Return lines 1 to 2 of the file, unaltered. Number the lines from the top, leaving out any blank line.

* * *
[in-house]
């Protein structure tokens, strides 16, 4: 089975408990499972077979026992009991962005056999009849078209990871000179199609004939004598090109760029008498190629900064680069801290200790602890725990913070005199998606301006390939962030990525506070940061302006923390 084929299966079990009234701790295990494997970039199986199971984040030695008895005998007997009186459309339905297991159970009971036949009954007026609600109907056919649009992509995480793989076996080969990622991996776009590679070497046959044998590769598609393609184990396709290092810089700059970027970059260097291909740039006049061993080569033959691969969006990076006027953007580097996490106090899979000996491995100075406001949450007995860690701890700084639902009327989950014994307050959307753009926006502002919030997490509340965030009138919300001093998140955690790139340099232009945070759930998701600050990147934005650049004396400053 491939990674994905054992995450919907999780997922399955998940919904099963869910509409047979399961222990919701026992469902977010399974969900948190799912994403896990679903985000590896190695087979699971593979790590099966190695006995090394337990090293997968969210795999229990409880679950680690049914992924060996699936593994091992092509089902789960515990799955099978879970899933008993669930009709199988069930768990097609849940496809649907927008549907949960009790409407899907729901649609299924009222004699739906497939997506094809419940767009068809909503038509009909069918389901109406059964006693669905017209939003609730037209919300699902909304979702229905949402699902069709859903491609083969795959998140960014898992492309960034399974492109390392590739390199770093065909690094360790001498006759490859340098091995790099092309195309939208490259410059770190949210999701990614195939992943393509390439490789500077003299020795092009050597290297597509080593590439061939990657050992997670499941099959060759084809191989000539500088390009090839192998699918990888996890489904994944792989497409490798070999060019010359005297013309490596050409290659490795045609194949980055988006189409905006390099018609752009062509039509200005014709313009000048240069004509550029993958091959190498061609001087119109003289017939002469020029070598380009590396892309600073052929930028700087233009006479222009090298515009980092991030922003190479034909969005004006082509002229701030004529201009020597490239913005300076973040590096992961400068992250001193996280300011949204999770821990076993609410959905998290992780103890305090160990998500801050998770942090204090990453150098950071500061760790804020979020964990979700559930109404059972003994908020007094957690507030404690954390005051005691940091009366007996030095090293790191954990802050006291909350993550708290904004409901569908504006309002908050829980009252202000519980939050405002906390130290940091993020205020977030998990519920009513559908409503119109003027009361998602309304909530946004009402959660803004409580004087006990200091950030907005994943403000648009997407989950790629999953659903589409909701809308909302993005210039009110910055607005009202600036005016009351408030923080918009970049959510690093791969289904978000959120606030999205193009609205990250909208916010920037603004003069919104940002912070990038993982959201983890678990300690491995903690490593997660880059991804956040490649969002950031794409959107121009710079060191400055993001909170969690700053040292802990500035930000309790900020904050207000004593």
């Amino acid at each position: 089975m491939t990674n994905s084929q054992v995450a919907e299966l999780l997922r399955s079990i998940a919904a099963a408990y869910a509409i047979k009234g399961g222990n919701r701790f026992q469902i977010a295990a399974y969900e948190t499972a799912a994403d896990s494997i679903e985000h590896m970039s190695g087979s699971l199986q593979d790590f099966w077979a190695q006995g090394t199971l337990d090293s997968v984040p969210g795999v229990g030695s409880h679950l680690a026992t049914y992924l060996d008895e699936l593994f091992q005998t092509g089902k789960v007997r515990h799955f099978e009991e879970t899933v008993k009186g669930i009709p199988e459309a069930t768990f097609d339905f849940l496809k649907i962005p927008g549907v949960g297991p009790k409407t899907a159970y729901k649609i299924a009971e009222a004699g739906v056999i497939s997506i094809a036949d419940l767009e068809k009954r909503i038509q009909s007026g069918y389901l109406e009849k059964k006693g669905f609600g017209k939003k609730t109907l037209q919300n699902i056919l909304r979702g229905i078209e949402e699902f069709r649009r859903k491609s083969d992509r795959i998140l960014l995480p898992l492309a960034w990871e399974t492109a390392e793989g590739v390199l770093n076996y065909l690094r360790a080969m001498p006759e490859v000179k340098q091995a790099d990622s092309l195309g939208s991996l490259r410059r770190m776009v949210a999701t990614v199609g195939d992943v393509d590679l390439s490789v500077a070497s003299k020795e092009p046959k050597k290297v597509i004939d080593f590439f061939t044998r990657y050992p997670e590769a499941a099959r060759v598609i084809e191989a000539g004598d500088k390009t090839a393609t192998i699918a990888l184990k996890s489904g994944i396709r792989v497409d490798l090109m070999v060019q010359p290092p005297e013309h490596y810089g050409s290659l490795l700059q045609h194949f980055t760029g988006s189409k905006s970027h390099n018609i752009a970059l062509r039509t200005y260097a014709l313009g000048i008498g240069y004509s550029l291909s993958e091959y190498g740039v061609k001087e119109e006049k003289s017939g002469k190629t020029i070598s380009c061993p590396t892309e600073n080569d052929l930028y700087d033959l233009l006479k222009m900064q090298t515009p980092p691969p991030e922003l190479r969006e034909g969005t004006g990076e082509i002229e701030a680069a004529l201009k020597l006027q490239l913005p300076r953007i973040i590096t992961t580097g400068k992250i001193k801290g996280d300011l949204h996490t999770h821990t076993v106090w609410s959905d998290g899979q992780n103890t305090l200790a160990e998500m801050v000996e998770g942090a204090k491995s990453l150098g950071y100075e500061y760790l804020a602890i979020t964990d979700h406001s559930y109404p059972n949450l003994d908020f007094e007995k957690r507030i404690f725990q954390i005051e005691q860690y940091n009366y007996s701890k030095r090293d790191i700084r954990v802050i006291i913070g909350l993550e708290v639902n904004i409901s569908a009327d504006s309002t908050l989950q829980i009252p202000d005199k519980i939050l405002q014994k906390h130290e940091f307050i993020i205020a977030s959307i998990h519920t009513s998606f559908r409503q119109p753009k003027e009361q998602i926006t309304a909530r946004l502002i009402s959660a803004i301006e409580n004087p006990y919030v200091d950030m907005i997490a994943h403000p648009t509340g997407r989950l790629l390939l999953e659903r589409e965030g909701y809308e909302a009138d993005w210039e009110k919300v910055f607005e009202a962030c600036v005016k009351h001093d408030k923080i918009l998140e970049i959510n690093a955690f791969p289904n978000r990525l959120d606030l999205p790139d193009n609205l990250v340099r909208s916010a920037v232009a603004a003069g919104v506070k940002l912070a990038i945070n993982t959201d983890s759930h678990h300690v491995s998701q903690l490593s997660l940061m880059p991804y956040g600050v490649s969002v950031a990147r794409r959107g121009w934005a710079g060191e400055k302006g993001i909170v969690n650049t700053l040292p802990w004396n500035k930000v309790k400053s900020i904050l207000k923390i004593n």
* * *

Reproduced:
[in-house]
């Protein structure tokens, strides 16, 4: 089975408990499972077979026992009991962005056999009849078209990871000179199609004939004598090109760029008498190629900064680069801290200790602890725990913070005199998606301006390939962030990525506070940061302006923390 084929299966079990009234701790295990494997970039199986199971984040030695008895005998007997009186459309339905297991159970009971036949009954007026609600109907056919649009992509995480793989076996080969990622991996776009590679070497046959044998590769598609393609184990396709290092810089700059970027970059260097291909740039006049061993080569033959691969969006990076006027953007580097996490106090899979000996491995100075406001949450007995860690701890700084639902009327989950014994307050959307753009926006502002919030997490509340965030009138919300001093998140955690790139340099232009945070759930998701600050990147934005650049004396400053 491939990674994905054992995450919907999780997922399955998940919904099963869910509409047979399961222990919701026992469902977010399974969900948190799912994403896990679903985000590896190695087979699971593979790590099966190695006995090394337990090293997968969210795999229990409880679950680690049914992924060996699936593994091992092509089902789960515990799955099978879970899933008993669930009709199988069930768990097609849940496809649907927008549907949960009790409407899907729901649609299924009222004699739906497939997506094809419940767009068809909503038509009909069918389901109406059964006693669905017209939003609730037209919300699902909304979702229905949402699902069709859903491609083969795959998140960014898992492309960034399974492109390392590739390199770093065909690094360790001498006759490859340098091995790099092309195309939208490259410059770190949210999701990614195939992943393509390439490789500077003299020795092009050597290297597509080593590439061939990657050992997670499941099959060759084809191989000539500088390009090839192998699918990888996890489904994944792989497409490798070999060019010359005297013309490596050409290659490795045609194949980055988006189409905006390099018609752009062509039509200005014709313009000048240069004509550029993958091959190498061609001087119109003289017939002469020029070598380009590396892309600073052929930028700087233009006479222009090298515009980092991030922003190479034909969005004006082509002229701030004529201009020597490239913005300076973040590096992961400068992250001193996280300011949204999770821990076993609410959905998290992780103890305090160990998500801050998770942090204090990453150098950071500061760790804020979020964990979700559930109404059972003994908020007094957690507030404690954390005051005691940091009366007996030095090293790191954990802050006291909350993550708290904004409901569908504006309002908050829980009252202000519980939050405002906390130290940091993020205020977030998990519920009513559908409503119109003027009361998602309304909530946004009402959660803004409580004087006990200091950030907005994943403000648009997407989950790629999953659903589409909701809308909302993005210039009110910055607005009202600036005016009351408030923080918009970049959510690093791969289904978000959120606030999205193009609205990250909208916010920037603004003069919104940002912070990038993982959201983890678990300690491995903690490593997660880059991804956040490649969002950031794409959107121009710079060191400055993001909170969690700053040292802990500035930000309790900020904050207000004593």